Spoken Digit Classification

Source: Deep Learning on Medium

Spoken Digit Classification

Classification of isolated spoken digits is the core procedure for a large and important number of applications mainly in telephone-based services, such as dialing, airline reservation, bank transaction, and price quotation, only using speech. Spoken digit classification is generally a challenging task since the signals last for a short period and often some digits are acoustically very similar to each other.

The objective of this article is to investigate the use of machine learning algorithms for digit classification. The most important task for successfully classifying spoken digits is attribute extraction. Audio data is composed of a huge amount of very weak features, and most machine learning algorithms will not be able to build accurate classifiers. In particular, the choice of the right attribute extraction method is more important than the specific classification paradigm, and that the right combination of classifier and attributes can provide almost perfect accuracy.

Dataset

You can download the dataset from here.

Out data consists of recordings of spoken digits in files at 8kHz. The recordings are trimmed so that they have near minimal silence at the beginnings and ends.

Importing Packages

import numpy as np
import matplotlib.pyplot as plt
import librosa
import os
import librosa.display
import keras
from keras.models import Sequential
from keras.layers import Dense, Dropout, Activation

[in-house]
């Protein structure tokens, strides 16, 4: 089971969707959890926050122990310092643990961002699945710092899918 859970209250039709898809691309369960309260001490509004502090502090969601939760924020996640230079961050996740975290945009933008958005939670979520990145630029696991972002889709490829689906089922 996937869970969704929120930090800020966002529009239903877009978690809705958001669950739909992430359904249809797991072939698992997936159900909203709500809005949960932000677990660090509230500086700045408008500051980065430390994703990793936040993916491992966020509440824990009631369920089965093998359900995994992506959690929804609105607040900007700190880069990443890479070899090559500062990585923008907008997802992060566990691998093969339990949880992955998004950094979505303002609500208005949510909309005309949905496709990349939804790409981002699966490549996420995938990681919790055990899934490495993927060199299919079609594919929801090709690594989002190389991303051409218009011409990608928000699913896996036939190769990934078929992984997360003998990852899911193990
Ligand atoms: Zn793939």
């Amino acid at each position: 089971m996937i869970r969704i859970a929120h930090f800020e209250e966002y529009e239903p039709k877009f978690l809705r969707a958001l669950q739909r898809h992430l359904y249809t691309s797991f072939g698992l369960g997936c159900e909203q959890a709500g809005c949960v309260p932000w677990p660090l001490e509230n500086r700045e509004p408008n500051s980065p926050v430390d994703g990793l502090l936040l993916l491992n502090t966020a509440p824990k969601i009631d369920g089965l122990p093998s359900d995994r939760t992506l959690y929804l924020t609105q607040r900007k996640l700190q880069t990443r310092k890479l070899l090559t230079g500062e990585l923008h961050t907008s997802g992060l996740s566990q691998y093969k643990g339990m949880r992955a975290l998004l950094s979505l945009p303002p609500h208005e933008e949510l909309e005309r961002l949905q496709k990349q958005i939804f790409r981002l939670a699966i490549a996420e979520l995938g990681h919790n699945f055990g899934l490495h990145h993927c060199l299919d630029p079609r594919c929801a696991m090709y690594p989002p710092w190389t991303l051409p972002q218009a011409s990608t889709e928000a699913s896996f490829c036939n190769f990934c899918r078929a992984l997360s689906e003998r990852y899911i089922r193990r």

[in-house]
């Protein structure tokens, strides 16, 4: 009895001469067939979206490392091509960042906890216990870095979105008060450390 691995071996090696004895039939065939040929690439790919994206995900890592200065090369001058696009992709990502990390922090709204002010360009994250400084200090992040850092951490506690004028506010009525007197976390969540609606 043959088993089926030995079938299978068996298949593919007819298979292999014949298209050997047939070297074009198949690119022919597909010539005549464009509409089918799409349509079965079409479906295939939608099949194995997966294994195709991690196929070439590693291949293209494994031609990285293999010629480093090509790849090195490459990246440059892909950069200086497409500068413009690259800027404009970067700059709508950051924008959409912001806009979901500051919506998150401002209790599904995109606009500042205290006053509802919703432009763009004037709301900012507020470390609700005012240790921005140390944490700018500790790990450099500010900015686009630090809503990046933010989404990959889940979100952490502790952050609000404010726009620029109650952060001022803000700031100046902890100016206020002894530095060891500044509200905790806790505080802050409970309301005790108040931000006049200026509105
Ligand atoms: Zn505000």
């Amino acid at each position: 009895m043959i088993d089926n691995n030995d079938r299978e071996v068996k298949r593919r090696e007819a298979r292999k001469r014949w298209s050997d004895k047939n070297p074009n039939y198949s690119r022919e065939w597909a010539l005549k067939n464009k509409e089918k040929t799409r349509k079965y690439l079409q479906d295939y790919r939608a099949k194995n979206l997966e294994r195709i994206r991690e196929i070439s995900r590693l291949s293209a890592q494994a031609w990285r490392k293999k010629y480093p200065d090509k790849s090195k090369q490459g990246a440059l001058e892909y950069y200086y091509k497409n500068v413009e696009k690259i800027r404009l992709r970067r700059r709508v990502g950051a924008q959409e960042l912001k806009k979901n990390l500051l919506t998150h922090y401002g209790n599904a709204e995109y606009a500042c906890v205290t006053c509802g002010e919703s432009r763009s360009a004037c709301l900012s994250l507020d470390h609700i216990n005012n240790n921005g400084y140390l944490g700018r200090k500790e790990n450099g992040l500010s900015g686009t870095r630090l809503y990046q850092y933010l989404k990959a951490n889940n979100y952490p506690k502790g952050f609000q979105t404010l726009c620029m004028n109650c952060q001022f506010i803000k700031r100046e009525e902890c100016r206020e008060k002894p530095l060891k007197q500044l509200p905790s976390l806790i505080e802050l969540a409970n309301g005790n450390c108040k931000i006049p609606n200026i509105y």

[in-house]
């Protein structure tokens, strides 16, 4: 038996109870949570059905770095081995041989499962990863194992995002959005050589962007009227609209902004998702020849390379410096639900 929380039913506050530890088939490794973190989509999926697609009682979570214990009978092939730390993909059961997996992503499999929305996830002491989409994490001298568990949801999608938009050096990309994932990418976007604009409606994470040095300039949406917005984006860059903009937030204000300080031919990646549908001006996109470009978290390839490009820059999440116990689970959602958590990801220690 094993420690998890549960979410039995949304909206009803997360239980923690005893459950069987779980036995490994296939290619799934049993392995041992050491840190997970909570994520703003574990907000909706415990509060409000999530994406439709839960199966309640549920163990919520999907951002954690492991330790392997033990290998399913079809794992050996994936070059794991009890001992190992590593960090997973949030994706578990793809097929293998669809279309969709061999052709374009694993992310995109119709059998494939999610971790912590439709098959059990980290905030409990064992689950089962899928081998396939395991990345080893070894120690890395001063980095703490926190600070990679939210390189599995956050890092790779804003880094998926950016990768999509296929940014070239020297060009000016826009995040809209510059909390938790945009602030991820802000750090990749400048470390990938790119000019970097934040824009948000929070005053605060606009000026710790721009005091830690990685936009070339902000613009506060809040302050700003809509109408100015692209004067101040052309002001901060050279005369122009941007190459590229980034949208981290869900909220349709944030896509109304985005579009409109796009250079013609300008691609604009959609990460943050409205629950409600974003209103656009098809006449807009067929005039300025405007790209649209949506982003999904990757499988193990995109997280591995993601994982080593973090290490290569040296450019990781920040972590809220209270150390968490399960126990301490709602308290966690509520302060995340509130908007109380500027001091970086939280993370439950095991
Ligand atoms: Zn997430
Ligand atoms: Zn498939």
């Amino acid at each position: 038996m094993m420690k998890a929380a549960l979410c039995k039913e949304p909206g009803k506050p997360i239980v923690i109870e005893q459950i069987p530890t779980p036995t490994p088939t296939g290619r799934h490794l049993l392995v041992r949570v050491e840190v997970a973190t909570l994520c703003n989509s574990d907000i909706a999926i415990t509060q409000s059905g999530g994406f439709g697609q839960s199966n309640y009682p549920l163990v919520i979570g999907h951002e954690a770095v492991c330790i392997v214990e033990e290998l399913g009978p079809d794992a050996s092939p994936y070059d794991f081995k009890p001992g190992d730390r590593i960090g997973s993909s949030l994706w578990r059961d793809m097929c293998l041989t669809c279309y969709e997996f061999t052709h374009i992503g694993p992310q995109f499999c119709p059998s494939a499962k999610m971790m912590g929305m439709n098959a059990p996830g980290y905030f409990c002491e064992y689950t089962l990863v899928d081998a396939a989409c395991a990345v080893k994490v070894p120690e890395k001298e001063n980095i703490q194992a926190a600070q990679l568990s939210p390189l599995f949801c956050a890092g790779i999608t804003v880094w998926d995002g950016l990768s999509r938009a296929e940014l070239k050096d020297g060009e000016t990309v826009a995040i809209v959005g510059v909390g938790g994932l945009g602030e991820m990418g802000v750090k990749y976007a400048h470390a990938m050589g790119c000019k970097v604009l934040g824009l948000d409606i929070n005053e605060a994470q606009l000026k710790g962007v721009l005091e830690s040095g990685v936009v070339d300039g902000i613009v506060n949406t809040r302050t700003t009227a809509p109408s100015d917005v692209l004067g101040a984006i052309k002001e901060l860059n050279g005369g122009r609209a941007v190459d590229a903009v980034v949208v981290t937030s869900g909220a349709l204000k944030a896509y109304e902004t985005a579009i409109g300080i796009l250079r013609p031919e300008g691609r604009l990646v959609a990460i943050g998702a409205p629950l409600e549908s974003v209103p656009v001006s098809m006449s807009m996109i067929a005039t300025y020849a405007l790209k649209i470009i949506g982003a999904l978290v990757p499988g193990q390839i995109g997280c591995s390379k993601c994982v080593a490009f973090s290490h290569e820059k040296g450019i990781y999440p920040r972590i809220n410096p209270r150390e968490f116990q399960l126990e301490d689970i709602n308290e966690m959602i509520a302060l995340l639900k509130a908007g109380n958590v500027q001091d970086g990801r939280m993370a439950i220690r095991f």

from keras.optimizers import SGD
import pandas as pd
from sklearn.model_selection import train_test_split
from sklearn.ensemble import RandomForestClassifier
from sklearn.metrics import accuracy_score
from sklearn.ensemble import GradientBoostingClassifier

Reading Dataset

We will be reading our dataset using the library “librosa”. Then extract STFT features from the audio. STFT (Short Term Fourier Transform) is a frequency feature representation for audio.

Note :- Explore more about STFT features. It would help you to understand why and how we are using STFT here.

Code :

file = os.listdir('free-spoken-digit-dataset/recordings')
data=[]
for i in file:
x , sr = librosa.load('free-spoken-digit-dataset/recordings/'+i)
data.append(x)

This is what the output looks like :

print(data[10])

A plot of frequency vs Time :

Code :

# for any random audio%matplotlib inline
X = librosa.stft(data[10])
Xdb = librosa.amplitude_to_db(abs(X))
plt.figure(figsize=(14, 5))
librosa.display.specshow(Xdb, sr=sr, x_axis='time', y_axis='hz')
plt.colorbar()

Output :

Input Signal to STFT features :

Code:

X=[]
for i in range(len(data)):
X.append(abs(librosa.stft(data[i]).mean(axis = 1).T))
X= np.array(X)

Let’s see the output :

print(X)

One Hot Encoding :

So, What is it? let’s see

One hot encoding transforms categorical features into a format that works better with classification and regression algorithms.

One hot Encoding the target:

y = [i[0] for i in file]import pandas as pd 
Y = pd.get_dummies(y)

Output :

print(Y)
Only 20 rows are shown here. There are total of 2000 rows and 10 columns.

NOTE :- X contains the STFT features of each audio sample, where Y contain the target audio class label.

Now we are done with preprocessing of data. It’s time for our next interesting step i.e. using ML to see the performance on our data.

Splitting Dataset :

Split the dataset (75% training and 25% testing) into training and testing sets with STFT audio features as input, audio class as target label.

X_train, X_test, y_train, y_test = train_test_split(X, Y, test_size=0.25)

1. Neural Network :

Code :

model = Sequential()
model.add(Dense(256, activation='tanh', input_dim=1025))
model.add(Dense(128, activation='tanh'))
model.add(Dense(128, activation='tanh'))
model.add(Dense(10, activation='softmax'))
sgd = SGD(lr=0.01, decay=1e-6, momentum=0.9, nesterov=True)
model.compile(loss='binary_crossentropy',
optimizer=sgd,
metrics=['accuracy'])
history = model.fit(X_train, y_train,
epochs = 20,
batch_size = 128,
verbose=1,
validation_data=(X_test, y_test),
shuffle=True)
score = model.evaluate(X_test, y_test, batch_size=128)

Output :